Sushmita Sen on Ageing, Battling Illness And Finding Love On Instagram

The actress, who will be seen after a long break in the Hotstar web show Aarya, speaks about life while she's been away
Sushmita Sen on Ageing, Battling Illness And Finding Love On Instagram

It's been 10 years since Sushmita Sen acted in a Hindi film. On June 19th, we'll see her again in the Hotstar web show Aarya, created by Ram Madhvani. The years between have been eventful for her – she's battled a grave illness, raised her two daughters and found love. In an interview with Anupama Chopra, she talks about the time she's been away. Excerpts from the conversation 

Anupama Chopra: In these 10 years, you said that the last five were especially traumatic. The first 5 was a choice you made, you wanted to raise your daughters. In these last 5 years, did you ever have a sort of a dark night of the soul? Did you ever have a moment when it just got so overwhelming that you felt like 'I'm never going to get out of it'?

Sushmita Sen: I had more than one such night. I had been to London to get my synacthen test and that was my only hope that maybe, just maybe, they've made a mistake in the diagnosis. And once the synacthen test came back, the result confirmed that I will be steroid-dependant for life and then I would start to look like a person I do not recognize anymore. It wasn't the vanity of it, it was that I was losing myself and there was nothing you could do about it. I broke down to a level where, for the first time in my life, I was okay with my children hearing me bawl. They saw a very shattered me. I posted something on Instagram that day and for some strange reason those comments started with – why are you sounding like this? This is not you. From there started the comments of, 'I lost my father, I was thinking my life is over and then you came and said this in this interview and I pulled myself up and I went back and did this'. And I was just like, what the hell am I doing sitting here sobbing my lungs out? There's so much of goodwill and people who believe in me and I don't believe in me right now? I soaked in all of this energy that came to me, washed my face and looked at myself in the mirror and said, 'we're going to get back. If this is the end, let it be an end that is dynamic. Let it not be rote-dhote, and sad!'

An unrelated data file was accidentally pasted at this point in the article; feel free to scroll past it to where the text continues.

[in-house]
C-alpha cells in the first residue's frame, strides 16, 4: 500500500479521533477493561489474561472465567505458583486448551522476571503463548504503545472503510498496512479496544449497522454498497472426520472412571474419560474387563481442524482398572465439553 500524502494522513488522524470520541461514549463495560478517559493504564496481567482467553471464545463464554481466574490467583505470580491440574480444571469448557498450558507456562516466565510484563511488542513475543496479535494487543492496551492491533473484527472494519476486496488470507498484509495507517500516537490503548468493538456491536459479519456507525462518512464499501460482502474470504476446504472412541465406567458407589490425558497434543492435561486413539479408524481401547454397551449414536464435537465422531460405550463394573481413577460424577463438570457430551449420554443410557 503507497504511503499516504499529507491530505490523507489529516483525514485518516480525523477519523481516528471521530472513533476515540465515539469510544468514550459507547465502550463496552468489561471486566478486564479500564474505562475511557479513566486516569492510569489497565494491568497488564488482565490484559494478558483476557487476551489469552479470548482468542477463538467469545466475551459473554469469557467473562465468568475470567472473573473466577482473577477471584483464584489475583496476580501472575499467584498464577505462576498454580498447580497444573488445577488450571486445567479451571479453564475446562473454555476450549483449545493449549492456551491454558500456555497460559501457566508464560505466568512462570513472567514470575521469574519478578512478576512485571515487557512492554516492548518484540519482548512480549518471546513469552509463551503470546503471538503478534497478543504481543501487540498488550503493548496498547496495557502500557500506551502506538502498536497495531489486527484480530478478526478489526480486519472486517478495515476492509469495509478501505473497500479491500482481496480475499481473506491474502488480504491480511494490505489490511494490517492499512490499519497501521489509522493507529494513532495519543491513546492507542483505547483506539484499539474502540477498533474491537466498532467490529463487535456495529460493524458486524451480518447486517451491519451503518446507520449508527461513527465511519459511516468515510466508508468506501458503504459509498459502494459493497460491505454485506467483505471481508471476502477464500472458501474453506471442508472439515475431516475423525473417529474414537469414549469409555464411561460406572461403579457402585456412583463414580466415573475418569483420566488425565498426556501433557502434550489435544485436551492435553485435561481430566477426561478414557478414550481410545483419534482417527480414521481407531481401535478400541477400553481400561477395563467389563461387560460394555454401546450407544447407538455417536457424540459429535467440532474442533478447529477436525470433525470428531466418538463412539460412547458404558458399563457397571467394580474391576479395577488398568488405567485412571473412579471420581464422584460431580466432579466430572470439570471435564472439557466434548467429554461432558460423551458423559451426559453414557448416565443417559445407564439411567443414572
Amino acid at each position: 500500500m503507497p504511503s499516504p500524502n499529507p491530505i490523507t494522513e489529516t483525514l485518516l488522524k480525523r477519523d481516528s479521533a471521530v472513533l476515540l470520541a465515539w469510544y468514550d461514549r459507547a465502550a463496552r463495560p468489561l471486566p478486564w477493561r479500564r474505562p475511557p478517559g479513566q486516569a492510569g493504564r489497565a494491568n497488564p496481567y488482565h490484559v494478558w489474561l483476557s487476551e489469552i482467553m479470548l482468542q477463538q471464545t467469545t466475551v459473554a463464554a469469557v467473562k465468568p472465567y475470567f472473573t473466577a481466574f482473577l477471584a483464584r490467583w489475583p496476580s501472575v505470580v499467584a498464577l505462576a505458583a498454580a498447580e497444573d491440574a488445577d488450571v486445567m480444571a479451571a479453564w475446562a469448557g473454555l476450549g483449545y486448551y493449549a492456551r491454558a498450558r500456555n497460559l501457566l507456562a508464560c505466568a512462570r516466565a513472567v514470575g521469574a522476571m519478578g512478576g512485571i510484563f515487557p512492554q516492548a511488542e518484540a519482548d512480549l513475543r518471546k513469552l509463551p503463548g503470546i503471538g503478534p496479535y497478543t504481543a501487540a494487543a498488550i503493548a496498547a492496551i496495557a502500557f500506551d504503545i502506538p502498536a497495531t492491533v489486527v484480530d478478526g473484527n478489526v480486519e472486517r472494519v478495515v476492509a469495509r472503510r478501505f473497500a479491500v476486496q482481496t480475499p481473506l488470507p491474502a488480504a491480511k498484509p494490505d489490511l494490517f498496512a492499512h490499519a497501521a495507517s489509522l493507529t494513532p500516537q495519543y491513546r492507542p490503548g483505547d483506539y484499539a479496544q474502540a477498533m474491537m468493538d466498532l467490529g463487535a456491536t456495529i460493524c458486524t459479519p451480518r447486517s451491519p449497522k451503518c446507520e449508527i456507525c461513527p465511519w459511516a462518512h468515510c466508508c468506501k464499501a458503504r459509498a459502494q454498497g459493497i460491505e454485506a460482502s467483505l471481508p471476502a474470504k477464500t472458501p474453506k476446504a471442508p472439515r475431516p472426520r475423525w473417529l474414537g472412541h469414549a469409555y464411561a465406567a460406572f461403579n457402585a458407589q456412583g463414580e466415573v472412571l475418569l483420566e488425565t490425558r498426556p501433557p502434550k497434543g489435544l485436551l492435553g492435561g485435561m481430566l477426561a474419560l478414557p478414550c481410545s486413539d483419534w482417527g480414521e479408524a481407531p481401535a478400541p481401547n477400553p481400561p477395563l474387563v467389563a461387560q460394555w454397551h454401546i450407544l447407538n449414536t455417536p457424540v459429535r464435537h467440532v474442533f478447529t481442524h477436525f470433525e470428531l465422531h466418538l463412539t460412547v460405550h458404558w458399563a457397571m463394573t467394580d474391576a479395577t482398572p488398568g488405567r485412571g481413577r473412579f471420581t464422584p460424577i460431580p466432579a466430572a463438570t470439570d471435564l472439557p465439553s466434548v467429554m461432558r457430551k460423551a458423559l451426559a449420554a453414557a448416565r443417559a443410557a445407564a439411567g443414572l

The doctor from Cleveland who finally confirmed that my adrenals had woken up and that I was no longer to be steroids told me, 'Sushmita! 35 years of me in this business of being a doctor, I have never had the privilege to tell somebody that their adrenals have woken up, it's just a one in a million cases!'. And I was sitting there so numb. I didn't think it would be this brilliant. I thought I was going to get through it one way or the other but that it would completely go… We become so jaded with so many things and then something like this shakes you up and makes you revisit the love you have for life. And then you come back with guns blazing and say 'come on, where's life? Bring it on.'

AC: Speaking of Instagram, your romance with Rohman has to be some modern fairy tale! You met on Instagram? But, how did you know from all the thousands of people who probably DM you, that he's the one?

SS: Because of this serendipity! I don't check my DMs because I was so technically challenged that I thought if I open a direct message that means I've allowed the person to start communicating with me. Of course, I learnt that's not the case later but, at that point, I was shouting at somebody in the house because they had just broken a glass. I had a touch screen phone in front of me, and I was just scrolling direct messages and while saying something to them I pressed and opened this message and there is a gentleman there, playing the guitar and saying the loveliest things. There was this very good looking, sweetheart of a man who just very honestly and very unaffectedly was telling me something. So I responded back to him and forgot about it. From there started a conversation because I actually believe niceness begets niceness. Initially he kept hiding his age for some reason. I would keep asking him, 'so how old are you? You look so young!' And he would just go – Ah, you guess! And then I realized how young he was and why he didn't want that to get in the way of this conversation. We did not really choose this, it was chosen for us, it was very destined.

AC: The defining image of you is that win at Miss Universe. For so many years, your beauty has been celebrated. When there's so much conversation about looks, what is like for an actor to get older? How do you process getting older in a business which is notoriously ageist?

SS: Brilliant question! You can't really process it. If you want to compete at Miss Universe, you have to be 5'8 and above. It's a prerequisite, right? This is a prerequisite that has been there over the years, and yet, as you get older you gain something that you never have in your twenties – experience. A level of handling your sense of maturity. You have more depth and substance. And now, if you have depth and substance, and with some wrinkles and some lines, I believe that it adds to your character. 

I still would look at myself with some of my not so complimenting facial lines and say, 'Is there a way for us to remove it? Is there a way for us to take that out?' I'd still do that because I understand the prerequisites of the business. But having said that, if you were to take away my depth and substance and just give me great beauty and make me Miss Universe, I would not settle for that today.

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